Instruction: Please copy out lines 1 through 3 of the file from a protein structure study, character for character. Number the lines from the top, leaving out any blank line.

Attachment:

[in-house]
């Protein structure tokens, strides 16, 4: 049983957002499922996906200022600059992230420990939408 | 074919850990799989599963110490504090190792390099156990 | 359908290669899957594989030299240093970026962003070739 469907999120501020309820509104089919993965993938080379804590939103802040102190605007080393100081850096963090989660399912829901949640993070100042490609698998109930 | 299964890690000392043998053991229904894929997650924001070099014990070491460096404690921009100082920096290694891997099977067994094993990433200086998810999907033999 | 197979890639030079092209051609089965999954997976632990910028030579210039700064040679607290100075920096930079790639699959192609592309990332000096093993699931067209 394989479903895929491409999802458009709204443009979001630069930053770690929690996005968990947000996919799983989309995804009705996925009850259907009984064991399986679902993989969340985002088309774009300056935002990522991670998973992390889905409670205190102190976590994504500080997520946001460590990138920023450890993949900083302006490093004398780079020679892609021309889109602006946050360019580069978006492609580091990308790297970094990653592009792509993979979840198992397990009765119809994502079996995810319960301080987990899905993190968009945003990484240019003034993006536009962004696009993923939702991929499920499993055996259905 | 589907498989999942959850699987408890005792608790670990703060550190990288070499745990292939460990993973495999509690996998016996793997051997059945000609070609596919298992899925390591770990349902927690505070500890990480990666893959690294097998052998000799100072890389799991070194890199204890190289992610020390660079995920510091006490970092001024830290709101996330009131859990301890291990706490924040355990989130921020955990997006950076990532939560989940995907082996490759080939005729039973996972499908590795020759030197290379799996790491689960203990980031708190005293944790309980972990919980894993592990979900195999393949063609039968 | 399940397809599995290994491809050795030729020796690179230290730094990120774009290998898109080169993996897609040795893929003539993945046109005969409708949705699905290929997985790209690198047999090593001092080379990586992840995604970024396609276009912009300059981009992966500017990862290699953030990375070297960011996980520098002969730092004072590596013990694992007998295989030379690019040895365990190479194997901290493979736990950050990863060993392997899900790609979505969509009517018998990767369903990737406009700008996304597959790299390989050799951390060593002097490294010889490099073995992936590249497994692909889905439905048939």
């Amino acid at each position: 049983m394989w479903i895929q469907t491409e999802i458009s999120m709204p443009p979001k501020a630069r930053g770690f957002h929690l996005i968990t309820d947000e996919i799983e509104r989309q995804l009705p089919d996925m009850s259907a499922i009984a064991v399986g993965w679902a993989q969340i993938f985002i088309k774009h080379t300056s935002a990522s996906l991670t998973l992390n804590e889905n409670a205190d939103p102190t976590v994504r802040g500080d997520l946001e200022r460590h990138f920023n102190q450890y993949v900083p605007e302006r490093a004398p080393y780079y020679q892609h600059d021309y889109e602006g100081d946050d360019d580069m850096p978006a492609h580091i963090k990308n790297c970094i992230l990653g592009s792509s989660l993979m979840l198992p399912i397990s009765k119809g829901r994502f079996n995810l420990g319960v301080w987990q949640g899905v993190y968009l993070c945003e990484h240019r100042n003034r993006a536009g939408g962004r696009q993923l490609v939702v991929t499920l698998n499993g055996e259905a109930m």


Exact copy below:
[in-house]
């Protein structure tokens, strides 16, 4: 049983957002499922996906200022600059992230420990939408 | 074919850990799989599963110490504090190792390099156990 | 359908290669899957594989030299240093970026962003070739 469907999120501020309820509104089919993965993938080379804590939103802040102190605007080393100081850096963090989660399912829901949640993070100042490609698998109930 | 299964890690000392043998053991229904894929997650924001070099014990070491460096404690921009100082920096290694891997099977067994094993990433200086998810999907033999 | 197979890639030079092209051609089965999954997976632990910028030579210039700064040679607290100075920096930079790639699959192609592309990332000096093993699931067209 394989479903895929491409999802458009709204443009979001630069930053770690929690996005968990947000996919799983989309995804009705996925009850259907009984064991399986679902993989969340985002088309774009300056935002990522991670998973992390889905409670205190102190976590994504500080997520946001460590990138920023450890993949900083302006490093004398780079020679892609021309889109602006946050360019580069978006492609580091990308790297970094990653592009792509993979979840198992397990009765119809994502079996995810319960301080987990899905993190968009945003990484240019003034993006536009962004696009993923939702991929499920499993055996259905 | 589907498989999942959850699987408890005792608790670990703060550190990288070499745990292939460990993973495999509690996998016996793997051997059945000609070609596919298992899925390591770990349902927690505070500890990480990666893959690294097998052998000799100072890389799991070194890199204890190289992610020390660079995920510091006490970092001024830290709101996330009131859990301890291990706490924040355990989130921020955990997006950076990532939560989940995907082996490759080939005729039973996972499908590795020759030197290379799996790491689960203990980031708190005293944790309980972990919980894993592990979900195999393949063609039968 | 399940397809599995290994491809050795030729020796690179230290730094990120774009290998898109080169993996897609040795893929003539993945046109005969409708949705699905290929997985790209690198047999090593001092080379990586992840995604970024396609276009912009300059981009992966500017990862290699953030990375070297960011996980520098002969730092004072590596013990694992007998295989030379690019040895365990190479194997901290493979736990950050990863060993392997899900790609979505969509009517018998990767369903990737406009700008996304597959790299390989050799951390060593002097490294010889490099073995992936590249497994692909889905439905048939």
């Amino acid at each position: 049983m394989w479903i895929q469907t491409e999802i458009s999120m709204p443009p979001k501020a630069r930053g770690f957002h929690l996005i968990t309820d947000e996919i799983e509104r989309q995804l009705p089919d996925m009850s259907a499922i009984a064991v399986g993965w679902a993989q969340i993938f985002i088309k774009h080379t300056s935002a990522s996906l991670t998973l992390n804590e889905n409670a205190d939103p102190t976590v994504r802040g500080d997520l946001e200022r460590h990138f920023n102190q450890y993949v900083p605007e302006r490093a004398p080393y780079y020679q892609h600059d021309y889109e602006g100081d946050d360019d580069m850096p978006a492609h580091i963090k990308n790297c970094i992230l990653g592009s792509s989660l993979m979840l198992p399912i397990s009765k119809g829901r994502f079996n995810l420990g319960v301080w987990q949640g899905v993190y968009l993070c945003e990484h240019r100042n003034r993006a536009g939408g962004r696009q993923l490609v939702v991929t499920l698998n499993g055996e259905a109930m």